The ability to effectively market long-tail products is key to improving ecommerce profitability. As an example, a digital native home improvement player provides a feature in their mobile app for customers to upload pictures of their rooms. Applying Deep Learning on the image data sets gathered helps predict individual customer styles. This then makes it possible to not only provide product recommendations on standard parameters (customer search, most viewed/last viewed/last purchases, etc.), but also context-based recommendations aligning with customer styles, while customers may not be aware or actively looking for those products in the catalogue.

Engineering transformation and big data
Ecommerce profitability is closely linked to the use of technology at scale across business functions and customer lifecycle.

An obvious one is data analytics, artificial intelligence (AI) and machine learning (ML). With enough high-quality data, retailers can identify trends that can help anticipate buying patterns, optimise inventory levels at the right locations at the right time, optimise store and fulfillment staff, and set prices and promotions that drive profitable growth. These technologies draw on a vast array of data sources, including past transactions, behavioural data, social media activity and geographical locations, to create algorithms and models that give the organisation a more complete customer profile and greater awareness of the business.

Significant opportunities to drive efficiencies exist via warehouse automation—to reduce efforts spent at every stage (receiving, picking, packing, loading, shipping) using RPA and other technologies like scanners, conveyor belts, robots, automated forklifts, exoskeletons and drones.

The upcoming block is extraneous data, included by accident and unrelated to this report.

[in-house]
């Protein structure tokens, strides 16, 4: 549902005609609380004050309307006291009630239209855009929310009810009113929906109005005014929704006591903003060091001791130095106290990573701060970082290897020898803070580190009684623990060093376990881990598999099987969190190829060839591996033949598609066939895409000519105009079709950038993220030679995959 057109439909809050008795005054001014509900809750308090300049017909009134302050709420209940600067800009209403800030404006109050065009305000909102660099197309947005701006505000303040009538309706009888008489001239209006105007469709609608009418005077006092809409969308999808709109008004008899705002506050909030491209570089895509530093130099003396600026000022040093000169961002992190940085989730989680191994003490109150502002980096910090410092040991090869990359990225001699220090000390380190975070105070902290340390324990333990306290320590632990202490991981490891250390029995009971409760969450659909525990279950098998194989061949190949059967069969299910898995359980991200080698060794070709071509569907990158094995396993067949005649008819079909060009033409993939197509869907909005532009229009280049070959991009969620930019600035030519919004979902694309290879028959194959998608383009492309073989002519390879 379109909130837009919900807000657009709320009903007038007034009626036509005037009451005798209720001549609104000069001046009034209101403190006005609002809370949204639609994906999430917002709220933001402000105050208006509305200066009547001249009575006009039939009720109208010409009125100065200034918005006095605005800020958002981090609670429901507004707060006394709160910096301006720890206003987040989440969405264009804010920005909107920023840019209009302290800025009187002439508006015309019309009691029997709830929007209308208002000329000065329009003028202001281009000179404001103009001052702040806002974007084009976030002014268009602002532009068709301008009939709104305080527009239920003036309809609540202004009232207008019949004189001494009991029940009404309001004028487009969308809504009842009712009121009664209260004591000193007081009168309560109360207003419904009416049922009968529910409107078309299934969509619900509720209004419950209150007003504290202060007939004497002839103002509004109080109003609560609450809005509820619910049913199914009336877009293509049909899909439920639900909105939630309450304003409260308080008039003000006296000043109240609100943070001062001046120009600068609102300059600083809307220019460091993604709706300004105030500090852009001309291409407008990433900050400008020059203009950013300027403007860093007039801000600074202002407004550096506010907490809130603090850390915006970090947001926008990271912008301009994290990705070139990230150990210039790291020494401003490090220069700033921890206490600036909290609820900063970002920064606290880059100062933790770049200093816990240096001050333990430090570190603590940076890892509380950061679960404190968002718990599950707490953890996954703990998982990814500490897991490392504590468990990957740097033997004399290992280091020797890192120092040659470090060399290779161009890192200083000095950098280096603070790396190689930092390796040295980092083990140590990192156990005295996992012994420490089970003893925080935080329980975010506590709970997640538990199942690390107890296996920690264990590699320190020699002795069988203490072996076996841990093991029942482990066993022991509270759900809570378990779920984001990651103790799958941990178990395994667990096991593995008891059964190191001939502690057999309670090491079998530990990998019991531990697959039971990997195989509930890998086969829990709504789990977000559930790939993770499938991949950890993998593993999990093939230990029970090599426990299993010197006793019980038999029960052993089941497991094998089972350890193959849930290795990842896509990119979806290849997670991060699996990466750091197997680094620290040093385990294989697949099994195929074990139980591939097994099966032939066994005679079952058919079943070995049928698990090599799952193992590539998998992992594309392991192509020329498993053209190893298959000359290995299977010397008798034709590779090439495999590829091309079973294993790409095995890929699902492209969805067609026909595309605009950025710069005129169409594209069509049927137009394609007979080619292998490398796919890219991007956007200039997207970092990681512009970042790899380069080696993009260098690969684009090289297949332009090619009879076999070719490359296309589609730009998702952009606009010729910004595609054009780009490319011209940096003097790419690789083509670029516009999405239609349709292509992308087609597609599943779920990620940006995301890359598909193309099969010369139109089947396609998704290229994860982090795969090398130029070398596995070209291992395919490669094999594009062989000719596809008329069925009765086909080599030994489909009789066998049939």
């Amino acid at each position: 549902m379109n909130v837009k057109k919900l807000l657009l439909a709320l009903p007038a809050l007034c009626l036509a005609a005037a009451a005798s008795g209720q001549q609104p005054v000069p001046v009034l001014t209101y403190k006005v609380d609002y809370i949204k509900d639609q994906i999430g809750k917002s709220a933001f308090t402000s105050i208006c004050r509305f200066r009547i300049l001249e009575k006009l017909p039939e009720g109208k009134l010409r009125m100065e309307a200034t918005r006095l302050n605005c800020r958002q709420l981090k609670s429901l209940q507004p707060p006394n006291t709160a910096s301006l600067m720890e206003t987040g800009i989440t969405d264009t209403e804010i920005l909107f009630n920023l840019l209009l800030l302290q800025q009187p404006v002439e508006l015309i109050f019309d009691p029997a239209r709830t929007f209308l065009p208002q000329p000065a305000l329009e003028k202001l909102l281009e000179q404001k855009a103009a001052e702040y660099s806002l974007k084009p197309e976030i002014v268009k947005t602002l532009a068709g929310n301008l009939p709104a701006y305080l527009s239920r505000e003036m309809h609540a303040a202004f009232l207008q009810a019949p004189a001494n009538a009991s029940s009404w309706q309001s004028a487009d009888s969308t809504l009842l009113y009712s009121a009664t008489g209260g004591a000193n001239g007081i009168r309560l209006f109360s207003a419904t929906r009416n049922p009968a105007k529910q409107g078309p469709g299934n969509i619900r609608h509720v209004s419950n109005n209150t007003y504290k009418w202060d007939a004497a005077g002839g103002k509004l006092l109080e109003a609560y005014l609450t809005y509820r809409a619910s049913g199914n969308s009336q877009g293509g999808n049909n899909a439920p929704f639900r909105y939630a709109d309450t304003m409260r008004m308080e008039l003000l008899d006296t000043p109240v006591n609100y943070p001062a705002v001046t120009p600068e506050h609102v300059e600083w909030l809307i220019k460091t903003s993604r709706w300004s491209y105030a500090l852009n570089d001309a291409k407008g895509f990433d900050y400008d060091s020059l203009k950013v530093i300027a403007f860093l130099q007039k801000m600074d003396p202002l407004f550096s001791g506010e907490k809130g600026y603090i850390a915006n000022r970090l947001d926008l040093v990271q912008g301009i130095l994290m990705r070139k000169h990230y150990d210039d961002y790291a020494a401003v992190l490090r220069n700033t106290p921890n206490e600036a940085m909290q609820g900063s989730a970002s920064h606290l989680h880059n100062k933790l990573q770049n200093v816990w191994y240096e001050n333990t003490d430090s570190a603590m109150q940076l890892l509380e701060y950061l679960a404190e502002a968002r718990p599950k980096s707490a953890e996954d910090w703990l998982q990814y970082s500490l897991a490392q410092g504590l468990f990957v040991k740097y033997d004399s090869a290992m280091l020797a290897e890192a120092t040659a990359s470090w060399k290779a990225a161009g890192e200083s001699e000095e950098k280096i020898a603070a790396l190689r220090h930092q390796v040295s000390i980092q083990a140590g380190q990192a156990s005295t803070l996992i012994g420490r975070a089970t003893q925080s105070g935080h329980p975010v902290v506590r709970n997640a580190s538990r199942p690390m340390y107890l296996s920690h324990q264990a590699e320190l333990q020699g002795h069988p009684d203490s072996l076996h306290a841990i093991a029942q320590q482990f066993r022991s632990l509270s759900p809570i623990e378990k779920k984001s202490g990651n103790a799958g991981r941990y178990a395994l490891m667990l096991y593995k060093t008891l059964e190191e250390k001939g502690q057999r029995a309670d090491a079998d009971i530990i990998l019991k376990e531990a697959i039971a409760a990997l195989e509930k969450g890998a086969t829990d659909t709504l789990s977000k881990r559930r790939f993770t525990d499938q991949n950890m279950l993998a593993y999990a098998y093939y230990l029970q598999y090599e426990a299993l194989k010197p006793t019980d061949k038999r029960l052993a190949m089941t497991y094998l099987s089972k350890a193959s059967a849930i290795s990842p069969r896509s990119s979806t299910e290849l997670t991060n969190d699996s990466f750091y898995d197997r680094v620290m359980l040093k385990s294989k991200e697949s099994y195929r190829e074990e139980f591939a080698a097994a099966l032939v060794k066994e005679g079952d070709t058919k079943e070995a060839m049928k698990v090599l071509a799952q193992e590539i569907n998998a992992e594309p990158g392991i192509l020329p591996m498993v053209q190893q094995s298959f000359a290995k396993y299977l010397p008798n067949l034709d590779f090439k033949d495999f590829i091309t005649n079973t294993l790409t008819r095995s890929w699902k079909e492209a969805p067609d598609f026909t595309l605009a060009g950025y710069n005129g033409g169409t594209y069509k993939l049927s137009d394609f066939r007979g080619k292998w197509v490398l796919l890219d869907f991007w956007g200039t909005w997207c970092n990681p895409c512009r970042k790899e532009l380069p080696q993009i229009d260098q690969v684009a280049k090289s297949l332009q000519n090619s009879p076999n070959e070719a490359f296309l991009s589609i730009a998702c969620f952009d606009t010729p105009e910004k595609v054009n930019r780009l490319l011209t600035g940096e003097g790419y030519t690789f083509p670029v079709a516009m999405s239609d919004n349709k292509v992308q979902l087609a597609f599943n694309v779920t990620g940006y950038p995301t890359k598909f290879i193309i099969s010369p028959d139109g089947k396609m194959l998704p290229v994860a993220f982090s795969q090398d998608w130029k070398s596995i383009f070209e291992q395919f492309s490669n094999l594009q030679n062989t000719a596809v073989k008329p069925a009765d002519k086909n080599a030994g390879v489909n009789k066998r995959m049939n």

The 'cloud' holds particular promise. While many retailers have embarked on their IT modernisation journeys focusing on the front-end experience of their ecommerce platforms (like Browse, Search), they need to accelerate modernisation across core front, mid and back office functions. Areas like cart and checkout, inventory, demand planning, sourcing, order management and fulfillment, product recommendations, POS, customer service, payments offer strong value potential.

Customer acquisition and retention
How well do retailers understand what does it cost to acquire and retain a new digital customer? What is the most effective way to market to him or her? Perhaps, more importantly, what is the cost of having a traditional customer switch to digital channels? Costs associated with driving a customer into a store and onto a mobile site are very different.

Laying the right foundation via customer data platforms is important to assimilate a holistic view of customers across all interaction points, second and third-party data, which can then be mined to analyse buying behaviours, perform real-time customer segmentation, and improve marketing effectiveness.

Retailers may also want to consider the differences between new and existing customers, and shape retention strategies accordingly. Loyalty, as a concept, is universal. However, the motivators for each customer are unique. As retailers begin to use Big Data to create deeper levels of segmentation within the customer group, it is possible to identify new ways of reaching the customer via 1 to 1 personalised offers that are most relevant to them.

The way forward
The 'how' of driving ecommerce profitability lies in strategies that drive growth and profitability rather than one at the expense of the other. Although several retailers have embarked on their ecommerce profitability journey, few have adopted a holistic approach. To drive sustained profitable growth, retailers must assess and optimise each area of their business while driving growth via differentiated customer value propositions.

The writer is, GVP-North America Retail Growth & Strategy Lead, Publicis Sapient.

The thoughts and opinions shared here are of the author.